David, I was just thinking the same thing! - Wouldn't it be great to merge the sound of the LD with the picture of the DVD! ha! I sure wish we could. As much as I love the DVD, I really miss the bigger, brassy sound of the LD. Unfortunately, the two versions are probably going at different speeds and would be out of sync.

and ... Wow, DeeF, you see the full Yonkers sign AND some greenery on the other side of it?? I only see "NKERS". I did notice that throughout the entire film I don't see as much on the left as I did on the LD.

Dave, if you find a way to create the Ultimate definitive Dolly, I'll send you chocolate covered peanuts ( unshelled ) for the rest of your life.

By the way, I've noticed yet another different take on this DVD as compared to the LD. During Barbra's "Before the Parade Passes By" when she is running down the walkway, and right before the scene cut to the marching band, she lifts her hand up and holds her hat down on her head as she runs on the LD. On this DVD version she never holds her hat at all.

Ok, back to Dolly. ( yeah, I've been watching some of it at least once a day. Posted Image ) ....and rumor has it that Jefferson watched "Put On Your Sunday Clothes" seven times in a row the other day.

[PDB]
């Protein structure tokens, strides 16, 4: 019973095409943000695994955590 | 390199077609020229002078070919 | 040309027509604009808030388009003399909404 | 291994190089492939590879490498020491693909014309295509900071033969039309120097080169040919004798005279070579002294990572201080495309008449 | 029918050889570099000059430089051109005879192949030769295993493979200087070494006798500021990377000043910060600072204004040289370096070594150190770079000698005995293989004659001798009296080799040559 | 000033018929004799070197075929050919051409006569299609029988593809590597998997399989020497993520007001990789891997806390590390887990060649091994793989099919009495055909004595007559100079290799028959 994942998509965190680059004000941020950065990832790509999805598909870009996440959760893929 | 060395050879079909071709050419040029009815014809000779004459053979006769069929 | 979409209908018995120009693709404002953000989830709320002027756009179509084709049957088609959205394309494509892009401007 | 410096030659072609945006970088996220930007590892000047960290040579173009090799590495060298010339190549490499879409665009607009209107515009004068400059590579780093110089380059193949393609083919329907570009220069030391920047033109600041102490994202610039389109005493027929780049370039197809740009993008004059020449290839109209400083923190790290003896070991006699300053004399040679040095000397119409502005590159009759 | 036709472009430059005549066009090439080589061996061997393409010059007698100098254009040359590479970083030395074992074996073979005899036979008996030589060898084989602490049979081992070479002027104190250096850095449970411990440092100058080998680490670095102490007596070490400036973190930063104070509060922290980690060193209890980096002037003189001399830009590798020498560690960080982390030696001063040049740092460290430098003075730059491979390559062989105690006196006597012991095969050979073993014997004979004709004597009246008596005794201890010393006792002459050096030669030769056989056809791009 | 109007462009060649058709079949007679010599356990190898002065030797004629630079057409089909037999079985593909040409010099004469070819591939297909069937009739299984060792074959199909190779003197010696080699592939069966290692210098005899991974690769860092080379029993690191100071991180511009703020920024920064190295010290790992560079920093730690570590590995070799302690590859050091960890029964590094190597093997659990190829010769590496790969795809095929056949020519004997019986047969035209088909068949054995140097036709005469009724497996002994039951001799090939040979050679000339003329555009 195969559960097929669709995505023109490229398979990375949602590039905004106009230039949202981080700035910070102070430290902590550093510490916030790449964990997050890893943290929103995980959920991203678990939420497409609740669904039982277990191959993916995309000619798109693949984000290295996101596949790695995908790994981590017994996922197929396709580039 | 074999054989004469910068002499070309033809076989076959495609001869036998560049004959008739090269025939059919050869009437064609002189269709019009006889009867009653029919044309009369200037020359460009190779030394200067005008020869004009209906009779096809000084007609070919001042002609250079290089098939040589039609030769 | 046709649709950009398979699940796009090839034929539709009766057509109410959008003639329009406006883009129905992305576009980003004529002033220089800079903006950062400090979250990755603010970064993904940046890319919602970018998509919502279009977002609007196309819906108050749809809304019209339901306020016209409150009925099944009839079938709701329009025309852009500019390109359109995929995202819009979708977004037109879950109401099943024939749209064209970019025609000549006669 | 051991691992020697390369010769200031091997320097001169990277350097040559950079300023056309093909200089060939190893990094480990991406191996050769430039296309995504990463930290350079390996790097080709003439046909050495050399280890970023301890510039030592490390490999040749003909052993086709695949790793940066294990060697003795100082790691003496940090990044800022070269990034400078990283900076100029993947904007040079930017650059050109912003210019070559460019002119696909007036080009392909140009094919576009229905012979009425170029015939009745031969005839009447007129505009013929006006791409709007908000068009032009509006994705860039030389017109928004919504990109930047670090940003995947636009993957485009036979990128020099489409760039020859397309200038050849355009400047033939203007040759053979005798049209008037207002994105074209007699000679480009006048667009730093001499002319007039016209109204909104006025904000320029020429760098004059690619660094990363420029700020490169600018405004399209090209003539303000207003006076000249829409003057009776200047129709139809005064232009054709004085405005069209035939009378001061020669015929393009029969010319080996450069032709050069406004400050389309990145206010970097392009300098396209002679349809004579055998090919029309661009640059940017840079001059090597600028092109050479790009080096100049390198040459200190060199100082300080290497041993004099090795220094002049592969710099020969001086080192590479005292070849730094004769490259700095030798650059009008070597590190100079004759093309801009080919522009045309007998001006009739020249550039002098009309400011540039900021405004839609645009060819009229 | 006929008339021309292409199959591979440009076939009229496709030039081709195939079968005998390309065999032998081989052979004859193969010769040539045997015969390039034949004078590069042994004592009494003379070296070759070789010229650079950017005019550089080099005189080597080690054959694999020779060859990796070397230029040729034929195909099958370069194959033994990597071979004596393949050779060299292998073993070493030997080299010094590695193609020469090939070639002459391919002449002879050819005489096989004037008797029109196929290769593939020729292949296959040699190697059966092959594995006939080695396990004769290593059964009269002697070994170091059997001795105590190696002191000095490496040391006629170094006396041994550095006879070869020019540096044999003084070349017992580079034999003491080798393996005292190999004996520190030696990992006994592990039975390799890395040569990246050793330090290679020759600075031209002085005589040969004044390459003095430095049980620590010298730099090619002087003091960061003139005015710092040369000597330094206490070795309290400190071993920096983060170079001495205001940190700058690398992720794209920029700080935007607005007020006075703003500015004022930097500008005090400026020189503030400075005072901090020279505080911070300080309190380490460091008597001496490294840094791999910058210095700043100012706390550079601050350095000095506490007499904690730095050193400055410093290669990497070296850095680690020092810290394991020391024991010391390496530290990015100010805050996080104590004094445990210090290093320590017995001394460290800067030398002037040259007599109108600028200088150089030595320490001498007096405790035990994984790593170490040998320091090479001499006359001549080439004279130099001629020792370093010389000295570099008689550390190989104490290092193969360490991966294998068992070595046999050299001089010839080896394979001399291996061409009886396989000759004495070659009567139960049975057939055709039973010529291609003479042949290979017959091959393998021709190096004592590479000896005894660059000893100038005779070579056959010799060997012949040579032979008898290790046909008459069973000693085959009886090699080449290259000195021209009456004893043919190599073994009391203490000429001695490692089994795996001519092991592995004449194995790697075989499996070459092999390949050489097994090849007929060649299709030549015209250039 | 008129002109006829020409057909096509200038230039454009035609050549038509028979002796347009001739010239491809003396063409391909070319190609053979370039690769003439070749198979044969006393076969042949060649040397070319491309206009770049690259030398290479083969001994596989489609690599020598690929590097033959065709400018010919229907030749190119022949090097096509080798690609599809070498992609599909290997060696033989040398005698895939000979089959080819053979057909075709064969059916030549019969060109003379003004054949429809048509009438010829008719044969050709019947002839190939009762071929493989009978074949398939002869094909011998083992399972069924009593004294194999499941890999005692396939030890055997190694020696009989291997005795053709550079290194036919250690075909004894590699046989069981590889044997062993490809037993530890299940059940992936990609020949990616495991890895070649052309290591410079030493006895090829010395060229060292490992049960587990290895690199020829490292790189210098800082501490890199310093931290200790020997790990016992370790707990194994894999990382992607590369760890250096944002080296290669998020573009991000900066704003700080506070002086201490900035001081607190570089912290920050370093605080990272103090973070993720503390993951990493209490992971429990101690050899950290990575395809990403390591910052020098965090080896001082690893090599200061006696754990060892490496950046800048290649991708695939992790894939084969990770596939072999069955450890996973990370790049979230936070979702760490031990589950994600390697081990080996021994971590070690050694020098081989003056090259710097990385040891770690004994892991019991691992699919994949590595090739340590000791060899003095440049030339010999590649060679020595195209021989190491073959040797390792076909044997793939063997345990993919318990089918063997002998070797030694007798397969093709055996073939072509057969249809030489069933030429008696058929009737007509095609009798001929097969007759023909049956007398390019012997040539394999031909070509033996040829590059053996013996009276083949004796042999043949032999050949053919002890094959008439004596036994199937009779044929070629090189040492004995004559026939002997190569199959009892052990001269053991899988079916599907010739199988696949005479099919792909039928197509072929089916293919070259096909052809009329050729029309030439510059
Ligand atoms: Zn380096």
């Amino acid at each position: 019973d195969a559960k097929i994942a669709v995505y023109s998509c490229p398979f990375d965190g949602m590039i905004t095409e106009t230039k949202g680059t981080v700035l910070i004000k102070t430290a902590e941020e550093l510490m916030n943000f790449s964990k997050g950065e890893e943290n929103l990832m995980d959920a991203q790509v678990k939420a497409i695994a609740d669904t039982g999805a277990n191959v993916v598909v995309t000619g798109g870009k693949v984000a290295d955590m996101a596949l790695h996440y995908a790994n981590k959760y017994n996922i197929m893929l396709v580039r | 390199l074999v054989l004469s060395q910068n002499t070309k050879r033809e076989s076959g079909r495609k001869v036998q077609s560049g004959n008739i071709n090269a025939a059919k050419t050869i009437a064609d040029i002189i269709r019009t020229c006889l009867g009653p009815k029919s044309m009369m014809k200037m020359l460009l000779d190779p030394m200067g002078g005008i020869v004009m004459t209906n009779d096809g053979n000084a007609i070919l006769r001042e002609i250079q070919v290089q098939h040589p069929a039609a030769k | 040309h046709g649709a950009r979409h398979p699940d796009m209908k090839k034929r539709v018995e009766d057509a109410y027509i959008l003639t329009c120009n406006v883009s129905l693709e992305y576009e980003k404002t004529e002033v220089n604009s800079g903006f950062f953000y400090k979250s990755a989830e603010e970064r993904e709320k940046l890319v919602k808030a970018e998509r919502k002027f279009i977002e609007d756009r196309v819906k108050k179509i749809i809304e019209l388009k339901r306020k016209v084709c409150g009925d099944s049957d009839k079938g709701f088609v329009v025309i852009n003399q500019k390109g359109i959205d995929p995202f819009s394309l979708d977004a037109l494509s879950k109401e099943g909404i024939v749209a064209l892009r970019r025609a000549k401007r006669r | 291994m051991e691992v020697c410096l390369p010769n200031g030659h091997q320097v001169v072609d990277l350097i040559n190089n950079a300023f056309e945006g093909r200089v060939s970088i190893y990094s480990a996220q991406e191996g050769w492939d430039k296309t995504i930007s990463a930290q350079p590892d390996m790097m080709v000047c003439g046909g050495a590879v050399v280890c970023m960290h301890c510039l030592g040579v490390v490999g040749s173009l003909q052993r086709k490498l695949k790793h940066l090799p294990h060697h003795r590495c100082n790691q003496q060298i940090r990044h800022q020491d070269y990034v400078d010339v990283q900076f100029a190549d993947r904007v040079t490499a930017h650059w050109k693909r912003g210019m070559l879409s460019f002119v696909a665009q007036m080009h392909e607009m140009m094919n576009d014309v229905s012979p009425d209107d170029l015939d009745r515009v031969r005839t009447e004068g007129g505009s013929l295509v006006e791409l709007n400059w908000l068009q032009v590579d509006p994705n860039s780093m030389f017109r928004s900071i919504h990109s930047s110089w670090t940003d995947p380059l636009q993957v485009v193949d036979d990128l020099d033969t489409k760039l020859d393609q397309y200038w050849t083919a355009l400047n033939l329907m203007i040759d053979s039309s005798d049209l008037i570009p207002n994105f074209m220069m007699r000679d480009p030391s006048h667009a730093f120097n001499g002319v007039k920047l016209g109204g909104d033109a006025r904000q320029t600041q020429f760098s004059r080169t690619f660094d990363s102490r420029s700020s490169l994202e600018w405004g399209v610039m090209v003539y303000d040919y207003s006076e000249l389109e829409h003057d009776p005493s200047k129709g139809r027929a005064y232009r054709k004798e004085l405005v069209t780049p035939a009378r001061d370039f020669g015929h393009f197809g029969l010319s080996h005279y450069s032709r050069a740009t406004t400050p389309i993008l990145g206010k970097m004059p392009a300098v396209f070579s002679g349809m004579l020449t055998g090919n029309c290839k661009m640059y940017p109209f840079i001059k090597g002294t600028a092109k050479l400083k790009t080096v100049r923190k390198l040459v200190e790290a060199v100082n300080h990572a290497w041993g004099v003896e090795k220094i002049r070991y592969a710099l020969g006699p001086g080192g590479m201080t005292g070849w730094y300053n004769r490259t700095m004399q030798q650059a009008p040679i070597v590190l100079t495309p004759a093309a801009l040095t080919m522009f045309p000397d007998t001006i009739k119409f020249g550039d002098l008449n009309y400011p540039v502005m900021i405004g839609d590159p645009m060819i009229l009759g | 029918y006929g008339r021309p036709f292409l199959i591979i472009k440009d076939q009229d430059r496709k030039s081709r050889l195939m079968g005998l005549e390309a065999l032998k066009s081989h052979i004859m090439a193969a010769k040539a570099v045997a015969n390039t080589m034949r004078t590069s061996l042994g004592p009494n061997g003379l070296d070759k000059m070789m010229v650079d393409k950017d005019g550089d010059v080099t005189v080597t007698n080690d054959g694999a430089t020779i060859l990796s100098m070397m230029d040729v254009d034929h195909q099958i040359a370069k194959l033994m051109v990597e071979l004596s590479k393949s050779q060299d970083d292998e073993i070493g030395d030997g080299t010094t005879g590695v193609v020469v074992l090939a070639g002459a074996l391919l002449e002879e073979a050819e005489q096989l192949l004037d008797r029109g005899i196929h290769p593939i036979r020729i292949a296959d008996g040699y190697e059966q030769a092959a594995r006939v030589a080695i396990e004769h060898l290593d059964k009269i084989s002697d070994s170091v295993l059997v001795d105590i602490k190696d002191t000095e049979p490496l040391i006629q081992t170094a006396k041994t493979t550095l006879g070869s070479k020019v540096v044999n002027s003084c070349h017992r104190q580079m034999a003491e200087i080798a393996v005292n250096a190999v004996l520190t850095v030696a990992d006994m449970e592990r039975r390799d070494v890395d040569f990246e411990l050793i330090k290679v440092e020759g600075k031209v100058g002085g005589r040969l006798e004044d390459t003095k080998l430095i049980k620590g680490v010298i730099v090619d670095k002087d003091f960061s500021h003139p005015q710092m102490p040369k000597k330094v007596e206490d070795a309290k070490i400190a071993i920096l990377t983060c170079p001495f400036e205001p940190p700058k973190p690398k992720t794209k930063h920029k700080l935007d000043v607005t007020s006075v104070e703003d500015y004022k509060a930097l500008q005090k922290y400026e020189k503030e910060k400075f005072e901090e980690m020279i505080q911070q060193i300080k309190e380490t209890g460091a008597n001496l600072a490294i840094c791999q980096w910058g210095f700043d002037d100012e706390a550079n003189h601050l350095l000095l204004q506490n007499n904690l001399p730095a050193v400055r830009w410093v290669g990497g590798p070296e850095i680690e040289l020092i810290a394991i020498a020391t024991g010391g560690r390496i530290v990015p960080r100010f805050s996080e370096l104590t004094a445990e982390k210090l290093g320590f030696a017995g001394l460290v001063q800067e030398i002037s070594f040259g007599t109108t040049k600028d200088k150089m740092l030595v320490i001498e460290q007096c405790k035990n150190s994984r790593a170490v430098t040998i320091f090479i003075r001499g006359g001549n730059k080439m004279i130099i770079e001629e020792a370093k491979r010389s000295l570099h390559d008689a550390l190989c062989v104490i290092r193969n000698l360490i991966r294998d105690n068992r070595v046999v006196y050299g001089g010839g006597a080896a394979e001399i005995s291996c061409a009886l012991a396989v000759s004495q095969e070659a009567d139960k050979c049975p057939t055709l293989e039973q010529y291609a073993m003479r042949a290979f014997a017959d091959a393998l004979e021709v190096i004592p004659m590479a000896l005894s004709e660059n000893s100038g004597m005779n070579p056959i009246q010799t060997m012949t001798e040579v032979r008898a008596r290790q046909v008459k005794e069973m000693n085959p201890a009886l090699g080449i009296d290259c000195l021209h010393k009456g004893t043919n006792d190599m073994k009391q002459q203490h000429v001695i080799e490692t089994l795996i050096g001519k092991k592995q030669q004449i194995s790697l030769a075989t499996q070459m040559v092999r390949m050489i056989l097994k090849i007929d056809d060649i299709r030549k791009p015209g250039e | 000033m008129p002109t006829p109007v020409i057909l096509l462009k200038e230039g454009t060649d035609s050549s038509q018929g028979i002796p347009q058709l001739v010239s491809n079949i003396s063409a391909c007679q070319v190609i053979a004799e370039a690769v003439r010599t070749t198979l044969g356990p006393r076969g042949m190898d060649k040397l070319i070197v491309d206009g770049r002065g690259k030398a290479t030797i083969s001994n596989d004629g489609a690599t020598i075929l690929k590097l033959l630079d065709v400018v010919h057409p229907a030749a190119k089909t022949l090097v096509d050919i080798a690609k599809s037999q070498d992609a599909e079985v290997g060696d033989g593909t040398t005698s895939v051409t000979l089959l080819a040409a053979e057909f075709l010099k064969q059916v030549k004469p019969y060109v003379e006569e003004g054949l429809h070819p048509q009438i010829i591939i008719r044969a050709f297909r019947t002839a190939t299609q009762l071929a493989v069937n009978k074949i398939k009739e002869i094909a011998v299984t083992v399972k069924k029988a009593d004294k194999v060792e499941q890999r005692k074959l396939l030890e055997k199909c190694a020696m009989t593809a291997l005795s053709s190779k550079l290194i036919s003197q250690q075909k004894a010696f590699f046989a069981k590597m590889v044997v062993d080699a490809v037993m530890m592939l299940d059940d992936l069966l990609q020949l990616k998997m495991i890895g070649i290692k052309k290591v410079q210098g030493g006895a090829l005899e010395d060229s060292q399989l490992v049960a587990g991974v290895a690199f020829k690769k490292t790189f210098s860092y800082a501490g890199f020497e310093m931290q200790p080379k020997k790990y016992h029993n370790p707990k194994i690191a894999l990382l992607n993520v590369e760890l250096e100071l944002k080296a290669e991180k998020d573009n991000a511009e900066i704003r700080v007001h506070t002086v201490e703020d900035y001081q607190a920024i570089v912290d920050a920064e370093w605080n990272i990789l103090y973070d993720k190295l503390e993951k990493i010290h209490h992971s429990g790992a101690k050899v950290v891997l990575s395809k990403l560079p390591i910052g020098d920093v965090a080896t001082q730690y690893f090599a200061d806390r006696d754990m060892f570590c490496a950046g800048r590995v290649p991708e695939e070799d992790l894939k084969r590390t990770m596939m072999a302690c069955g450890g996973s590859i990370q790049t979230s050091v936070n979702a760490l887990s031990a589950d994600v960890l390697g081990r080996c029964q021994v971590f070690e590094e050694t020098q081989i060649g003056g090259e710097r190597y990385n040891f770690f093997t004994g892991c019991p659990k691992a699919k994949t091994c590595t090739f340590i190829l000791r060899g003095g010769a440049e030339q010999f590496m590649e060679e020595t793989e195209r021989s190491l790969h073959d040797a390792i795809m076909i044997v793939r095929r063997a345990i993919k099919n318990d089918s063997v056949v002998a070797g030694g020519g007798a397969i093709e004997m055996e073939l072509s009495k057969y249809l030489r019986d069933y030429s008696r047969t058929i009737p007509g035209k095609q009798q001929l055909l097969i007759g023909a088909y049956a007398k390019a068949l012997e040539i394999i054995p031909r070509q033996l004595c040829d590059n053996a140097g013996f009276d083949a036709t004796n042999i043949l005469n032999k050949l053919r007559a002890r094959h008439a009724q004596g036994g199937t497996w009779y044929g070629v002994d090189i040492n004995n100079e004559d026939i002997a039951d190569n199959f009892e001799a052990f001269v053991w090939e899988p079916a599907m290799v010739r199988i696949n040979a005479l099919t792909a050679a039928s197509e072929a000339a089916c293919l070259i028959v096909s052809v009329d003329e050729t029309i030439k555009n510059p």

Chris

#13 of 31 OFFLINE   DeeF

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Posted September 01 2003 - 03:35 PM

But these alternate takes are disturbing. Are we not seeing the actual movie as originally projected? Or was the LD wrong? I'm convinced, having watched "Put On Your Sunday Clothes" at least seven times, that it is an homage to Judy Garland and MGM. Barbra sings "All Aboard," the train, the chorus dancing, and the music arrangements are all reminiscent of two of Judy's famous numbers, "The Trolley Song," and "On the Atcheson, Topeka and the Santa Fe."

#14 of 31 OFFLINE   Roger Rollins

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Posted September 01 2003 - 04:24 PM

[quote] I'm convinced, having watched "Put On Your Sunday Clothes" at least seven times, that it is an homage to Judy Garland and MGM. Barbra sings "All Aboard," the train, the chorus dancing, and the music arrangements are all reminiscent of two of Judy's famous numbers, "The Trolley Song," and "On the Atcheson, Topeka and the Santa Fe." [quote]

This may be no coincidence. The associate producer of DOLLY was Roger Edens, who also served in the same capacity on both ST. LOUIS (without credit) and HARVEY GIRLS. Edens was a genius (whose brilliance remains largely unappreciated), and whose multiple talents are musically evident all through the picture. Further, Lennie Hayton, DOLLY's co-musical director served in the same capacity on both of those MGM classics.

Sadly both Edens and Hayton died shortly after DOLLY was released.

#15 of 31 OFFLINE   SteveP

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Posted September 01 2003 - 04:47 PM

Forgot about the "Williamburg" VistaVision movie.

I guess TEN COMMANDMENTS had four-track mag stereo prints

#16 of 31 OFFLINE   DaViD Boulet

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Posted September 02 2003 - 12:53 AM

[quote] I'm not sure why your DVD equipment will not show the left side of the image.

My TV: a Fujitsu 50" Plasma

My DVD Players: Panasonic RP-82, and Bravo D1